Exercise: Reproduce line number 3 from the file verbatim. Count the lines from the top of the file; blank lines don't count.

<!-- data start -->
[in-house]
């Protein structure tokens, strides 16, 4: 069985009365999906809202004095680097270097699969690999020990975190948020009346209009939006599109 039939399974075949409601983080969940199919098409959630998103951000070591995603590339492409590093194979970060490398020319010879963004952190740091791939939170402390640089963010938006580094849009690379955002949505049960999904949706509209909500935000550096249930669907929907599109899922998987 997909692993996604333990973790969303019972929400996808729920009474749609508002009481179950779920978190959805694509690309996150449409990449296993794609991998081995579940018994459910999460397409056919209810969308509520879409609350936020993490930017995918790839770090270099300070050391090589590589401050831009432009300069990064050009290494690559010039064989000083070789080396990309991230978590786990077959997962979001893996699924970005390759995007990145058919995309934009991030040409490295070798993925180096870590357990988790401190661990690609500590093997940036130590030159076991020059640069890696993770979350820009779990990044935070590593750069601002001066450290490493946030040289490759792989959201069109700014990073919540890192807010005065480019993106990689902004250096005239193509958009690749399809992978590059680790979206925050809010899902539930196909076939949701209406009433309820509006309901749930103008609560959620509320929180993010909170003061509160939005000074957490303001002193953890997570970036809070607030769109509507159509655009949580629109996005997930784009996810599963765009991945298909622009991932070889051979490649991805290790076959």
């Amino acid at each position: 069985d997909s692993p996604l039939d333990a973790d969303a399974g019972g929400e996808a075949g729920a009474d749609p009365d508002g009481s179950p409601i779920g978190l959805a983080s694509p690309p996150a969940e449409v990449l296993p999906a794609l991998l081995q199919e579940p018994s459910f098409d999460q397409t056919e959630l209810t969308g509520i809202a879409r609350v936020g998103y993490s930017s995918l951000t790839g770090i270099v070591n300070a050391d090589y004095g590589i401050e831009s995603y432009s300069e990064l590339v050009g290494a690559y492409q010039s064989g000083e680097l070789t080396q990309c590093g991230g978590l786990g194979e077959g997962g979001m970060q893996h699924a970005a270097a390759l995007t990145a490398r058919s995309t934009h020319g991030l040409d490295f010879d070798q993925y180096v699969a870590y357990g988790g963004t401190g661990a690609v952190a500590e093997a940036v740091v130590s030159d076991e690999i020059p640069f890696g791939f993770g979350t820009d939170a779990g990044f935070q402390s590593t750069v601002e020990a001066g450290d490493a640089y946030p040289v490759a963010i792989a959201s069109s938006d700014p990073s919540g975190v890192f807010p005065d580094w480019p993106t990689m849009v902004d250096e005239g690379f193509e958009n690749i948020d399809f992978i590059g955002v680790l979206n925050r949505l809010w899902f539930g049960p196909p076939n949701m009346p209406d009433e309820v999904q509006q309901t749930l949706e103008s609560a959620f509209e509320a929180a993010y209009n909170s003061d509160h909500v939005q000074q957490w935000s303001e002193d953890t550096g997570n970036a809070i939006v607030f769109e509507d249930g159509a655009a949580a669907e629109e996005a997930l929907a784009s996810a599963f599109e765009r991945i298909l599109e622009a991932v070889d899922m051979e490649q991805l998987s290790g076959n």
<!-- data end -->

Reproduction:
């Amino acid at each position: 069985d997909s692993p996604l039939d333990a973790d969303a399974g019972g929400e996808a075949g729920a009474d749609p009365d508002g009481s179950p409601i779920g978190l959805a983080s694509p690309p996150a969940e449409v990449l296993p999906a794609l991998l081995q199919e579940p018994s459910f098409d999460q397409t056919e959630l209810t969308g509520i809202a879409r609350v936020g998103y993490s930017s995918l951000t790839g770090i270099v070591n300070a050391d090589y004095g590589i401050e831009s995603y432009s300069e990064l590339v050009g290494a690559y492409q010039s064989g000083e680097l070789t080396q990309c590093g991230g978590l786990g194979e077959g997962g979001m970060q893996h699924a970005a270097a390759l995007t990145a490398r058919s995309t934009h020319g991030l040409d490295f010879d070798q993925y180096v699969a870590y357990g988790g963004t401190g661990a690609v952190a500590e093997a940036v740091v130590s030159d076991e690999i020059p640069f890696g791939f993770g979350t820009d939170a779990g990044f935070q402390s590593t750069v601002e020990a001066g450290d490493a640089y946030p040289v490759a963010i792989a959201s069109s938006d700014p990073s919540g975190v890192f807010p005065d580094w480019p993106t990689m849009v902004d250096e005239g690379f193509e958009n690749i948020d399809f992978i590059g955002v680790l979206n925050r949505l809010w899902f539930g049960p196909p076939n949701m009346p209406d009433e309820v999904q509006q309901t749930l949706e103008s609560a959620f509209e509320a929180a993010y209009n909170s003061d509160h909500v939005q000074q957490w935000s303001e002193d953890t550096g997570n970036a809070i939006v607030f769109e509507d249930g159509a655009a949580a669907e629109e996005a997930l929907a784009s996810a599963f599109e765009r991945i298909l599109e622009a991932v070889d899922m051979e490649q991805l998987s290790g076959n």